By Dr David Hinds
On Thursday, September 16, the president of Guyana held a forum to announce to policy holders of the failed CLICO insurance company that they would be reimbursed by the government.
|David Hinds lectures in Caribbean and African Diaspora Studies at Arizona State University in the USA. More of his writings on politics in Guyana and the Caribbean can be found on his website.|
According to Ram:
“The Chief Justice ruled that the Bank of Guyana be the liquidator. But President Jagdeo had promised that no policyholder would lose out on their investment, and he may be meeting them to say how the government will back his guarantee. That is the extent to which the government can go without frustrating the ruling of the court. In fact the President should be meeting with the Bank of Guyana in its capacity of liquidator and it is the liquidator that should be meeting with the policyholders.” (Stabroek News, September 16)
The president was angered by the letter and spent much of his address to the policyholders attacking Ram. When Ram attempted to ask a question during the question and answer session, the president refused to allow him to do so.
According to the Stabroek News report:
“During his speech, Jagdeo criticized accountant Christopher Ram for his letter, printed in yesterday’s edition of the Stabroek News, questioning why he (Jagdeo) and not the court appointed liquidator was meeting the policyholders. Jagdeo also attacked Ram for his role as financial consultant to the directors of Globe Trust. Advice given by Ram, Jagdeo said, had led to an unsuccessful reorganisation plan and to investors of the institution suffering unnecessarily. When the floor was opened for questions, Ram attempted to ask a question but was prevented by the President from doing so. ‘Not at my meeting,’ he said, ‘you can go outside and write in all the papers…I’m just fed up with all of these sour people.’ Ram then left the auditorium. When asked by this newspaper after the meeting whether his reaction was excessive, Jagdeo maintained his position. ‘No, no, no, not my meeting. Let him go… Give him the pages. He has Stabroek News to distort everything,’ he said.” (Stabroek News, September, 17)
In our highly partisan political process where there is no wall of separation between party and state, it is conceivable that every now and then the Head of State would descend into partisan “busing out.” All presidents and prime ministers have done it; some more than others.
But this president takes the cake. He does it as if it were part of his oath of office. Yesterday it was Hinds, Ogunseye, Corbin and Kissoon. Today it’s Christopher Ram. Tomorrow it will be somebody else. When you add it all up it amounts to what a calypsonian once called “Shame and Disgrace in the Family.”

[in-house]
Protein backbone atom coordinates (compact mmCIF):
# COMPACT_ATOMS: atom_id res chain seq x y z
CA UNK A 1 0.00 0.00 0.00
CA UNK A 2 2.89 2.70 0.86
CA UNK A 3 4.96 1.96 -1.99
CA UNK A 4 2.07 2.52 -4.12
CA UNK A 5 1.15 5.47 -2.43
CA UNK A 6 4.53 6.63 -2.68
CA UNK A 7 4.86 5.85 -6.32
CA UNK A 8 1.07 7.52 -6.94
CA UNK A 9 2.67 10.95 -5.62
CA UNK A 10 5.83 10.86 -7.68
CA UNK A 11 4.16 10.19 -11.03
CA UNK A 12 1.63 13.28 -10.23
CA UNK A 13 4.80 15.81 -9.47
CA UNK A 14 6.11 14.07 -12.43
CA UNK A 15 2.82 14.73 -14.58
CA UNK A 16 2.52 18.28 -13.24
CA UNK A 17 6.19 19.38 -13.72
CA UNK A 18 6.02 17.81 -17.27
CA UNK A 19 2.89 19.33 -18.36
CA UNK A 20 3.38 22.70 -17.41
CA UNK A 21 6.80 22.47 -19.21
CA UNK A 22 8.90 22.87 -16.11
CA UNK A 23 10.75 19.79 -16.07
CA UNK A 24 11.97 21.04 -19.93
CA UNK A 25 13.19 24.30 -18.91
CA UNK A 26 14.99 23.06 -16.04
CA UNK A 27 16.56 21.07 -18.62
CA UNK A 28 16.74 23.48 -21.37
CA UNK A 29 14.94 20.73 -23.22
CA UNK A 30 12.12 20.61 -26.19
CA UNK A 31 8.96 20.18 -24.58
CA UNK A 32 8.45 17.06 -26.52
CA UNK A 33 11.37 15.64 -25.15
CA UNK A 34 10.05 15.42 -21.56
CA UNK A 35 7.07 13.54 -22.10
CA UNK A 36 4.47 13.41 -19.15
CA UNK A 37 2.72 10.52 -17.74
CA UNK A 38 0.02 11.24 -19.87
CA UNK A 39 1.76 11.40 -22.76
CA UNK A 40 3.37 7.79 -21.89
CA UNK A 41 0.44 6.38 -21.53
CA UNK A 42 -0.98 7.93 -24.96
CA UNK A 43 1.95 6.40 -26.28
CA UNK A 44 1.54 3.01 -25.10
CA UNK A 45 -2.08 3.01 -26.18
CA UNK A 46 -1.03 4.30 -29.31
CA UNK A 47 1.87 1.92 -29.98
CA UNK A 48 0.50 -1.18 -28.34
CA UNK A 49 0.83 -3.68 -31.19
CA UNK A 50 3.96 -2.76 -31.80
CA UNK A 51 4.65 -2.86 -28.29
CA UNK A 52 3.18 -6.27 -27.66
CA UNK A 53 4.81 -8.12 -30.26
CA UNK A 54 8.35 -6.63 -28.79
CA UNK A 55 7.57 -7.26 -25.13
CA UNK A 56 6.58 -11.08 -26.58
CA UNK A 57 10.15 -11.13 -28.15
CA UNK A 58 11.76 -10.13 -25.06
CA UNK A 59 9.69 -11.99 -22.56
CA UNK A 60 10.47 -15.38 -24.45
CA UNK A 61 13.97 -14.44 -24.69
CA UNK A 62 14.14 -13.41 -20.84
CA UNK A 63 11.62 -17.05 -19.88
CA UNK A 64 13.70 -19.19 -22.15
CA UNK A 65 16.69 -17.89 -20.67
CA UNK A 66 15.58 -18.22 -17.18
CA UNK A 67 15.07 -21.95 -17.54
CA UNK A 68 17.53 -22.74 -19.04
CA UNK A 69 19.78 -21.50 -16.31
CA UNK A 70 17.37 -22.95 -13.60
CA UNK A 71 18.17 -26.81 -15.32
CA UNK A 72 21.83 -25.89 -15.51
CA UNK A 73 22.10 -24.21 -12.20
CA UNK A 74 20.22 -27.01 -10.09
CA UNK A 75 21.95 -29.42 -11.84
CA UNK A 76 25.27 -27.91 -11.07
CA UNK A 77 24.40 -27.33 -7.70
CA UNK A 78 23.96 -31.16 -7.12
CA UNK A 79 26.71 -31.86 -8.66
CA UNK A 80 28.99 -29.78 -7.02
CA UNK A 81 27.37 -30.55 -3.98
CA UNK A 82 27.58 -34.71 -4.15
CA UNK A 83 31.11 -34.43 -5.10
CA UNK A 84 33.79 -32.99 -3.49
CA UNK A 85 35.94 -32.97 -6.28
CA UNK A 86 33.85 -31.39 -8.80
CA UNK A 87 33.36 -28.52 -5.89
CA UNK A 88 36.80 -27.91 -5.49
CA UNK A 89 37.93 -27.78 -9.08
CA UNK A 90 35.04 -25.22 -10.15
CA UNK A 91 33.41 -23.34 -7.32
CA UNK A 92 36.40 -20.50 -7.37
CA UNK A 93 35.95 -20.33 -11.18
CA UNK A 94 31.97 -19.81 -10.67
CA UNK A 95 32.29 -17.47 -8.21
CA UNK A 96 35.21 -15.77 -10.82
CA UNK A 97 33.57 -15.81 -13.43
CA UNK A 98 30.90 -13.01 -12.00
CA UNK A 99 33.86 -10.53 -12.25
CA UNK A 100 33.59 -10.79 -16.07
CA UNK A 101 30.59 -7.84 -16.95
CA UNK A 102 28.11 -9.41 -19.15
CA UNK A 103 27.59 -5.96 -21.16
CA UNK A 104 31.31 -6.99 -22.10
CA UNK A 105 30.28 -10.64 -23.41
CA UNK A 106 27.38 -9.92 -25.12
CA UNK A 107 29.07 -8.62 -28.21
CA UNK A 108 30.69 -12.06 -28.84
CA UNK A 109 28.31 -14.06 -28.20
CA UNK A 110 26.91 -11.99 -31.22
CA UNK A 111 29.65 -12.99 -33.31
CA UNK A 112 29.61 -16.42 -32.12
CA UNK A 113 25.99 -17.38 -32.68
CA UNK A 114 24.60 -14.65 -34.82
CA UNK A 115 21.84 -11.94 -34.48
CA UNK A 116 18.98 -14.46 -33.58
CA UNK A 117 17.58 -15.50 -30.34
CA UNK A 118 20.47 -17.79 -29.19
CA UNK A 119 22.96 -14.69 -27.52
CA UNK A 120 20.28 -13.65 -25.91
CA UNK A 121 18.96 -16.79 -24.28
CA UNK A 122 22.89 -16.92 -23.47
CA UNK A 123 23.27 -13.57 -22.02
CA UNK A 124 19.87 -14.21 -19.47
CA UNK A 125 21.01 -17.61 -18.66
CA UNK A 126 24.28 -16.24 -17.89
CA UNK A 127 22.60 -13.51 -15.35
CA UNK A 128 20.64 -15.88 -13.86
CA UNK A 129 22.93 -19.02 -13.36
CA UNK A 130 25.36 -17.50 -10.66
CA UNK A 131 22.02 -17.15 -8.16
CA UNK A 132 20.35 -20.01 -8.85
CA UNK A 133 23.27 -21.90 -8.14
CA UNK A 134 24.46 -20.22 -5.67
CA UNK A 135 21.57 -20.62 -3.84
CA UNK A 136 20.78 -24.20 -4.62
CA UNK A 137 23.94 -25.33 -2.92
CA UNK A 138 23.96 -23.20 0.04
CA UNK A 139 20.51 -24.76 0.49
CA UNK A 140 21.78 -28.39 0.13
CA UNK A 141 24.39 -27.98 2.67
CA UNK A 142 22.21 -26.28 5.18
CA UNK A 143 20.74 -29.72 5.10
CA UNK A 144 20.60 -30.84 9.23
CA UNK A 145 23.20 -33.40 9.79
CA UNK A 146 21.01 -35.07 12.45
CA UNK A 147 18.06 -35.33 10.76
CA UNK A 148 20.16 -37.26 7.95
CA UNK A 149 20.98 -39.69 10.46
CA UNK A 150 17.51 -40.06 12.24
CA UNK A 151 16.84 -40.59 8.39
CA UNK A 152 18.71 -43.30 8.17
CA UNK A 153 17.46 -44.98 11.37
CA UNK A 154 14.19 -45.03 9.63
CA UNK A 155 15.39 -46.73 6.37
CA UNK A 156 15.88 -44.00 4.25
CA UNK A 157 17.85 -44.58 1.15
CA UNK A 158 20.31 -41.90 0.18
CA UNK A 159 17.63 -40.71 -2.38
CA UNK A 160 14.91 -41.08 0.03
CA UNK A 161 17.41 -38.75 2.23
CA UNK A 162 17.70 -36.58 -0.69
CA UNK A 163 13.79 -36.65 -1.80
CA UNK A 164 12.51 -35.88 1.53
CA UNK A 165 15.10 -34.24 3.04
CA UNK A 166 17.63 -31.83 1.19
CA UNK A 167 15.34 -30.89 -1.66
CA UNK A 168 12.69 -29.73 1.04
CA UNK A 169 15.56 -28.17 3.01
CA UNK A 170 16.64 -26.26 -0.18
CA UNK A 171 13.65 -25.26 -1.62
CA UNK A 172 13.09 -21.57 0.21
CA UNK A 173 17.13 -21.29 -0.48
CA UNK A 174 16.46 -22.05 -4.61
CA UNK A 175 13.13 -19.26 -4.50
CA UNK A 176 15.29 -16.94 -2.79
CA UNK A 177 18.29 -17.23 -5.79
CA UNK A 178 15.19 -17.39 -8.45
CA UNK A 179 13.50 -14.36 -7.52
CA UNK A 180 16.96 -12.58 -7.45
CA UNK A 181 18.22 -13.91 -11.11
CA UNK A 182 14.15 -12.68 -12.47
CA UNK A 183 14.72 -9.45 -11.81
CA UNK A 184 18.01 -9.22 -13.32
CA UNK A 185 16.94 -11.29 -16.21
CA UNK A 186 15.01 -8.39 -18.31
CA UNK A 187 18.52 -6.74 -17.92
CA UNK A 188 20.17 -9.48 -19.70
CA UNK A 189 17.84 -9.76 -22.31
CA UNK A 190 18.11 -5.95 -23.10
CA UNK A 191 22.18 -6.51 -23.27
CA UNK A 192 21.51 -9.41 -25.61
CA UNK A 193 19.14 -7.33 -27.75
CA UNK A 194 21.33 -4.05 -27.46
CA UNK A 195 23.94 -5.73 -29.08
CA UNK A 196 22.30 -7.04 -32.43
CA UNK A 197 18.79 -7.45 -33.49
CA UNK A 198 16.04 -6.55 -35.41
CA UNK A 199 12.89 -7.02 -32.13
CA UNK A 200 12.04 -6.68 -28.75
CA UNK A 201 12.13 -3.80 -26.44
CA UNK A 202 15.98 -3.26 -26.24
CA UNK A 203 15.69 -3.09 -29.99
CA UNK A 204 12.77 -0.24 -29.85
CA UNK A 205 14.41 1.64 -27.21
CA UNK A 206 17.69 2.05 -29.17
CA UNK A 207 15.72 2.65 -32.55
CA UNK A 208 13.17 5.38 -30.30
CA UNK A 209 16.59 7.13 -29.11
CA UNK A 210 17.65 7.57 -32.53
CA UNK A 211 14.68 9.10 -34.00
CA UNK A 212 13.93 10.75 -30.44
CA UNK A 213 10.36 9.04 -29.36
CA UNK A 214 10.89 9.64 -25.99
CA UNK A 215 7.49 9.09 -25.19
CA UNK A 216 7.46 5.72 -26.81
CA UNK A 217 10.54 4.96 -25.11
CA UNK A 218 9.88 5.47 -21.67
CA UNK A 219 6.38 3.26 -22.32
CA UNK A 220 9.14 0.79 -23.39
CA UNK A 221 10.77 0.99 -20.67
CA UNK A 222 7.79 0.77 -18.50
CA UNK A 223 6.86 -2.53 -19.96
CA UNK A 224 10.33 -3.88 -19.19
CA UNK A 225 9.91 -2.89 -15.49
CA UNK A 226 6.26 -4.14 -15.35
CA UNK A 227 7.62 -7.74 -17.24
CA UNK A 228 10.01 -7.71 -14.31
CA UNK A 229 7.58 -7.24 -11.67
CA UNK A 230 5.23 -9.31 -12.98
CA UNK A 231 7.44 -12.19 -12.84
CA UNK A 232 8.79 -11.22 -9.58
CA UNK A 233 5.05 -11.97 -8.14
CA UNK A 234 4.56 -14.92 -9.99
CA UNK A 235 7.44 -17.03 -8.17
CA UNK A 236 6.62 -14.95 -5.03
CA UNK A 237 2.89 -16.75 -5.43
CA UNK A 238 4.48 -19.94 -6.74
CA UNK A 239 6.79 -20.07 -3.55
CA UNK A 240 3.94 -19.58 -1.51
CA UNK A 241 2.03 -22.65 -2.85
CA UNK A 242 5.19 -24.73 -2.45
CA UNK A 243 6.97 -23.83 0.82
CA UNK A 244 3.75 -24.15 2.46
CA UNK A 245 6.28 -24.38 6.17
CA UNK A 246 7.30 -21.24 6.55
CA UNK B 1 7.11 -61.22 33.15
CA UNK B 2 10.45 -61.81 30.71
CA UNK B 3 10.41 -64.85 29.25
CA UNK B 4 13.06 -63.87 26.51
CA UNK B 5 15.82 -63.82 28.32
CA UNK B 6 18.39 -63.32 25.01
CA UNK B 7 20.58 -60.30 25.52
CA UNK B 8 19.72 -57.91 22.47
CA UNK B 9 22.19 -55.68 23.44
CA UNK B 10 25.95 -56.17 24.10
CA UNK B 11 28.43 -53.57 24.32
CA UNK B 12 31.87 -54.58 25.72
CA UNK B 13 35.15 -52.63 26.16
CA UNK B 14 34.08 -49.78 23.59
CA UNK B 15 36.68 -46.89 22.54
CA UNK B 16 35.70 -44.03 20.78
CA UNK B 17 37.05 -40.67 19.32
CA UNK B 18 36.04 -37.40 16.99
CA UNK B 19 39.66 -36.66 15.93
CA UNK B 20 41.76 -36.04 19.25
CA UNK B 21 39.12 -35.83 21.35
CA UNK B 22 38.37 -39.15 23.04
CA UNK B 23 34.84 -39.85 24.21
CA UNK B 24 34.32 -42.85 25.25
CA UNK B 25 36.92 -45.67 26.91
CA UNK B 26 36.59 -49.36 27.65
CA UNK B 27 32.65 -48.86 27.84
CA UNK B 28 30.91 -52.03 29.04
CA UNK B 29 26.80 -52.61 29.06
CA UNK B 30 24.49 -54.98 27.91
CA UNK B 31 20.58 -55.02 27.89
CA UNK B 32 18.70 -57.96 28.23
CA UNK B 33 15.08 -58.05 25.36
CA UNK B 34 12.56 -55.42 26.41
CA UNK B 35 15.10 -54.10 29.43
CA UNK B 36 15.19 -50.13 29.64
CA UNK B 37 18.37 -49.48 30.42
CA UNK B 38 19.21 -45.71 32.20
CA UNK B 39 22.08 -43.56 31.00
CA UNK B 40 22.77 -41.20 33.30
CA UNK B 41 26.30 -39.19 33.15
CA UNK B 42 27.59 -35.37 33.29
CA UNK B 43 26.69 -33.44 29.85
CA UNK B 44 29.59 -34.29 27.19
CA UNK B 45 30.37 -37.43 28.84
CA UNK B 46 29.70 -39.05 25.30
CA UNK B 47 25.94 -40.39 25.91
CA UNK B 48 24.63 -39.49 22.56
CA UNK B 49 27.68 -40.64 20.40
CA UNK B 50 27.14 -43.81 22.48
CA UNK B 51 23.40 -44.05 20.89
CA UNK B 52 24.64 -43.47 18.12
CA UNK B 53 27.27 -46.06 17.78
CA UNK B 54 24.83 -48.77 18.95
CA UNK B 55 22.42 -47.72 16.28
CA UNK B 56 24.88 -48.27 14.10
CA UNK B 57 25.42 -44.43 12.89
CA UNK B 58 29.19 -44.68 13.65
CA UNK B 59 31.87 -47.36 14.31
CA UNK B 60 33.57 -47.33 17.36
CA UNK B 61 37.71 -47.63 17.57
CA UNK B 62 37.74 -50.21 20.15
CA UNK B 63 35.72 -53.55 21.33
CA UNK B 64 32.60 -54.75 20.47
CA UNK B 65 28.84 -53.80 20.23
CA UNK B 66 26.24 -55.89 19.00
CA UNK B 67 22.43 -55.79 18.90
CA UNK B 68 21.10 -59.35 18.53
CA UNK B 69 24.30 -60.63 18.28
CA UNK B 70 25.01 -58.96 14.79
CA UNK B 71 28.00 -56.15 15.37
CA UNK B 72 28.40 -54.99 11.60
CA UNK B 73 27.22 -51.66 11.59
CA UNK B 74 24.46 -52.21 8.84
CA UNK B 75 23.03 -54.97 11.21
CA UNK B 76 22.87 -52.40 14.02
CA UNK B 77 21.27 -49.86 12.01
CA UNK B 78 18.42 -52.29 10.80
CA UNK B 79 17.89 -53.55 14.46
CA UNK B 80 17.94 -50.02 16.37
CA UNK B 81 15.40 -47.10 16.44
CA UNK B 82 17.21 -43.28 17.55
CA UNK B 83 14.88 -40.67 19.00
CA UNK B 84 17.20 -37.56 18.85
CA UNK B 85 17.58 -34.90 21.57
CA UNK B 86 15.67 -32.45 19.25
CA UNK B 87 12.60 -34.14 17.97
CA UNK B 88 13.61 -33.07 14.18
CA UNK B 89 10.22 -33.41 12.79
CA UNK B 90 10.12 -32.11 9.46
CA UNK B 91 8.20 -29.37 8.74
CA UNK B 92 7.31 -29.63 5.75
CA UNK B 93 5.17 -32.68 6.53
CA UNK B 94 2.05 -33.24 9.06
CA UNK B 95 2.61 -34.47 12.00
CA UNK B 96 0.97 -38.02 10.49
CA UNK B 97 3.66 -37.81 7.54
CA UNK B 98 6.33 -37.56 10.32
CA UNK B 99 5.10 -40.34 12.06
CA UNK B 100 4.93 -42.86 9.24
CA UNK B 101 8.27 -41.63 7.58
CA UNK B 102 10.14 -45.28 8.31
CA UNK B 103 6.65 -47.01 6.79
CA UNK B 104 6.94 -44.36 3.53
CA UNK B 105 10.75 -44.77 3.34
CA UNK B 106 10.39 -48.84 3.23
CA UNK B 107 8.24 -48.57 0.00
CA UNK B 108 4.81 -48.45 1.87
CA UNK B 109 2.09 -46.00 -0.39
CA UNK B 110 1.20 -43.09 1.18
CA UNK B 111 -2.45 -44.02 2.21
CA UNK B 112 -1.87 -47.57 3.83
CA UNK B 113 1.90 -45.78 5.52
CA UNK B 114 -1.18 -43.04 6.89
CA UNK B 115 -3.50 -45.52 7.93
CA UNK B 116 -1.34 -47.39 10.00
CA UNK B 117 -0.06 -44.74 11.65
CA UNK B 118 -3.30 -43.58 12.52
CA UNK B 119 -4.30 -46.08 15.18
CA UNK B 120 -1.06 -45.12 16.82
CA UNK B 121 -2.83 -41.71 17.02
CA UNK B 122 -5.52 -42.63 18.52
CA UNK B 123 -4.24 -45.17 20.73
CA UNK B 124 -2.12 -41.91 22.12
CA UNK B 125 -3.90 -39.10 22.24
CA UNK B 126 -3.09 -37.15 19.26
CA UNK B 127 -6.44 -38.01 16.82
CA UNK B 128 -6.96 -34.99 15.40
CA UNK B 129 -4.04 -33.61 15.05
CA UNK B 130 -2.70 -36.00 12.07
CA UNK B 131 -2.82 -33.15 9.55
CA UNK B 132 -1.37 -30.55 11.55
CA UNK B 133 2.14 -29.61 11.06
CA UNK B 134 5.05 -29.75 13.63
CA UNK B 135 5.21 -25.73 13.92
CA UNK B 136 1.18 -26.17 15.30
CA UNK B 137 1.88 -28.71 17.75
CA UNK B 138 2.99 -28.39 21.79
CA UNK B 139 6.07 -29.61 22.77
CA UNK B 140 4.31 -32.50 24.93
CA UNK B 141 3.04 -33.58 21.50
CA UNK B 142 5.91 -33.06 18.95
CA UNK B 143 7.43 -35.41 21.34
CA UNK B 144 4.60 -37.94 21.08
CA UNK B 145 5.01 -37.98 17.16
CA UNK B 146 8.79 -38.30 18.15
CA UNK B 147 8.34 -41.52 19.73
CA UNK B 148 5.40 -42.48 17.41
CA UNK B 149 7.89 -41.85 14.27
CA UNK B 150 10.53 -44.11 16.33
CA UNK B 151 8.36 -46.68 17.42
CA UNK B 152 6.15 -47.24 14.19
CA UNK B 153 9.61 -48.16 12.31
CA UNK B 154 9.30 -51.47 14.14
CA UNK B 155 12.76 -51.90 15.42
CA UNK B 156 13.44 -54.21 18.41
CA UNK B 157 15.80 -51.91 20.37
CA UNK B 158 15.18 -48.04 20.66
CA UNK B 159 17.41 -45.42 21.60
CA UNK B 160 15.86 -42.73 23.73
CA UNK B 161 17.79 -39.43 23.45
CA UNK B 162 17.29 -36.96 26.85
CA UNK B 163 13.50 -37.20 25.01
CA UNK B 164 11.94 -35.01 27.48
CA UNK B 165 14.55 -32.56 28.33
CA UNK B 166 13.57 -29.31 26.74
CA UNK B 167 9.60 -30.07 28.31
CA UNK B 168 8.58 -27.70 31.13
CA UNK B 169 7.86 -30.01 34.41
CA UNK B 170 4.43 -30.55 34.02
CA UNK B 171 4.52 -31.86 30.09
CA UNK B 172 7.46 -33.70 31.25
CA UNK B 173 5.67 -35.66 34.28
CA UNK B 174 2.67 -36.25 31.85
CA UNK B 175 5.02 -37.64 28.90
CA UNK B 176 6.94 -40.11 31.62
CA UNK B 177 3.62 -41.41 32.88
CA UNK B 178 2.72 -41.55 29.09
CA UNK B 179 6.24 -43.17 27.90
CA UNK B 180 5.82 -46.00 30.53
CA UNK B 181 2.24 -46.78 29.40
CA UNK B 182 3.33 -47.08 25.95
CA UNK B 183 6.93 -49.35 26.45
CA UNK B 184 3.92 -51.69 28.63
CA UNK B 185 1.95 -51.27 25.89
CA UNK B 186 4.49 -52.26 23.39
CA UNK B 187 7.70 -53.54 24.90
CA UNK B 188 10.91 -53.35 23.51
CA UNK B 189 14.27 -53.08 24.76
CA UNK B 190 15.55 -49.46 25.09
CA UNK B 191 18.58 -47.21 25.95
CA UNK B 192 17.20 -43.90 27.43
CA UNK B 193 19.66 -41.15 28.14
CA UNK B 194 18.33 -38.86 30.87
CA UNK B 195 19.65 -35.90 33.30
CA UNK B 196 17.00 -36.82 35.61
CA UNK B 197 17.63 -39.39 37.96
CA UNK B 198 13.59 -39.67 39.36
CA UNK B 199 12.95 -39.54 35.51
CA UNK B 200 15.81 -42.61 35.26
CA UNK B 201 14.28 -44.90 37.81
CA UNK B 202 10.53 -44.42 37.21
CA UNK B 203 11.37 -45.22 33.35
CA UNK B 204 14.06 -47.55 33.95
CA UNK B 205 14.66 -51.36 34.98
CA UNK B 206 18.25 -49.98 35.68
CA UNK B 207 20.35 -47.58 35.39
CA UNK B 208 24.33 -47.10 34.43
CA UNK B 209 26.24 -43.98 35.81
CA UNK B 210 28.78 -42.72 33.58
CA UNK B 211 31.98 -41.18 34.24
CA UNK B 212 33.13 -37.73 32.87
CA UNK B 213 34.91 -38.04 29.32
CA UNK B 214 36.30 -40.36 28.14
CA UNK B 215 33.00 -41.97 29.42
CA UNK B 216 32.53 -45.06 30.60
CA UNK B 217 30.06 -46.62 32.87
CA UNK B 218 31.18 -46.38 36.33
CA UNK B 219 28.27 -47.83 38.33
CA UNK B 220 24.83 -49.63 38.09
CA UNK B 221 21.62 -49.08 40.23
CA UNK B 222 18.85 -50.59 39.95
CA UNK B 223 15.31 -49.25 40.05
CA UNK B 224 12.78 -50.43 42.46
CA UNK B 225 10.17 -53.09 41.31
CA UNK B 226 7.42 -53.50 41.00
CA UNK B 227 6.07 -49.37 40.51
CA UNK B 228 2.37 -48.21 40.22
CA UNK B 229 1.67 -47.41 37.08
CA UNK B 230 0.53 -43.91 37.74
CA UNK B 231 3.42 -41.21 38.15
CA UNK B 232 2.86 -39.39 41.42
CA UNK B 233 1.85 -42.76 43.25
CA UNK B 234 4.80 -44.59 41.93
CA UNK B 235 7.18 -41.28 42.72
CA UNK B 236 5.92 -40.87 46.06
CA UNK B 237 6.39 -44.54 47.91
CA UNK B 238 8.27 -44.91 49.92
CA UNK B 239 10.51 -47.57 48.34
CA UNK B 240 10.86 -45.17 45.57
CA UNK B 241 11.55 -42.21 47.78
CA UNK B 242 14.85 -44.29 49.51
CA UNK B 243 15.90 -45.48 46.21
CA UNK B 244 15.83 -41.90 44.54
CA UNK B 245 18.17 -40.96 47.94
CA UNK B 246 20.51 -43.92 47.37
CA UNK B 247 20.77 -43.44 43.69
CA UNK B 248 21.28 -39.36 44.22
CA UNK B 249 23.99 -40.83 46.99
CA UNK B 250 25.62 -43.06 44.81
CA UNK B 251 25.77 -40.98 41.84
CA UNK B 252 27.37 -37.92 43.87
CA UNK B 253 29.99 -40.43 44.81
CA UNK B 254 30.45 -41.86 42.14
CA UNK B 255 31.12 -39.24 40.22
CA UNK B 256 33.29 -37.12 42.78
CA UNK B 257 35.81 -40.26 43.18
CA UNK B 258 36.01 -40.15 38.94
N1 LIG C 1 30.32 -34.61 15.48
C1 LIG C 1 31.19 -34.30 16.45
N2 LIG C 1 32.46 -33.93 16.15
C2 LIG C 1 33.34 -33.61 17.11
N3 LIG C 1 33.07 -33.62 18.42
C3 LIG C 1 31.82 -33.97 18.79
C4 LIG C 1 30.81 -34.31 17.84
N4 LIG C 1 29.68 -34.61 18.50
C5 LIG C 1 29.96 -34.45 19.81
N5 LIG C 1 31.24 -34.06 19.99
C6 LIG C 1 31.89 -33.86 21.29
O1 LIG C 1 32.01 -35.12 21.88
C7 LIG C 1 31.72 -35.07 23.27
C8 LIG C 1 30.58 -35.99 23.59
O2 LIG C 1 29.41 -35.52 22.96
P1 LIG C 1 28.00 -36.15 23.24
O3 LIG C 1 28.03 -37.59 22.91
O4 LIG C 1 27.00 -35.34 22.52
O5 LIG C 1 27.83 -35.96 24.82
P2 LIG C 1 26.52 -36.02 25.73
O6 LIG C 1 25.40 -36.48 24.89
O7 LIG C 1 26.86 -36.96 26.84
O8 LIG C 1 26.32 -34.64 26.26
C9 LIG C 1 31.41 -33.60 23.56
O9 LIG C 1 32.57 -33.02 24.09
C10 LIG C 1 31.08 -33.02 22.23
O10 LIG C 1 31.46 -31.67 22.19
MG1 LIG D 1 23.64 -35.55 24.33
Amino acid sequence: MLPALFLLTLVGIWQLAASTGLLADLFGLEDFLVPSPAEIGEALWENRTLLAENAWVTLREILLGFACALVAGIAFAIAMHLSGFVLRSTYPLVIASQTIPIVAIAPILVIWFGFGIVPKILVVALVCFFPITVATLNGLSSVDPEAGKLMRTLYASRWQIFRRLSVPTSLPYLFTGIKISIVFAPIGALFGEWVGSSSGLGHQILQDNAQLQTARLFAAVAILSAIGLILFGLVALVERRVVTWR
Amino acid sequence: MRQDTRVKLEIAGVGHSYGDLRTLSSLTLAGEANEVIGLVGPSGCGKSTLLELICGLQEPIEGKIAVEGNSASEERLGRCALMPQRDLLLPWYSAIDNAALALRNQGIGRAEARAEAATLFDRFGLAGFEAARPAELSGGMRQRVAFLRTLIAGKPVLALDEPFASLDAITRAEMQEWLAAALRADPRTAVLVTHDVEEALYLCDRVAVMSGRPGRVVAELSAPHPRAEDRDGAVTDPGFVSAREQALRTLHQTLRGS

Must we be reminded that this person is the institutional face of the country? He and his supporters and some non-supporters spent the last month reminding the country, as if we needed a reminder, that he is the president of all of Guyana and is free to visit any village in the country. What will they say now -- that as president he is free to abuse any citizen when he wants?
The treatment of Christopher Ram at the Cultural Center on Thursday is cause for major concern. “Not in my meeting” screams the president. “Ram shall not speak in my meeting.” Read that in Guyana’s political language to mean “Not in my country.”
When the president recently interpreted some to be saying “Not in my village” when he visited an African Guyanese village he called them bigots. Now he chases people out of “his meeting.” Talk about double standards!
Guyanese had better “take warning,” to paraphrase another musical poet of yesteryear. This president is out of control.
For the most part, Guyanese seem to have lost the ability to call a spade a spade. “The president is wrong but those who criticize him are more wrong,” they say. “The government is doing wrong things, but if you call it a dictatorship or advocate agitation you are wrong,” some reason.
One newspaper editorialized that the president’s visit to Buxton “is one of the most undisguised acts of political opportunism in recent times,” but David Hinds’ reaction was excessive. The president denies Ram the right to speak; Ram describes the action as idiotic. But, according to one letter writer, both of them must apologise.
While citizens are bound to respect the presidency, the person holding that office is equally bound to respect the office and uphold its dignity. In the end a country gets the leader it cultivates.
For the record, few can reasonably dispute Christopher Ram’s position that it is the Bank of Guyana, the liquidator, and not the president who should be talking to the CLICO policyholders. Ram’s view is grounded in law and political ethics. But he obviously angered the President, who evidently cares little about law and ethics.
You see, there is more in the mortar than the pestle. Ram touched a nerve -- a raw one. He is asking, among other things -- why is the president continuing this business of spending his presidential days “sharing out” things to people? Further, why is the president disregarding the court? Ram is taking aim at governance and the rule of law.
Many people, including some non-partisan ones, cannot see how demeaning and wrong these practices by the Head of State are. Some at the Cultural Centre cheered when the president tore into Ram. Guyana gone fuh channa. Or at least it’s going.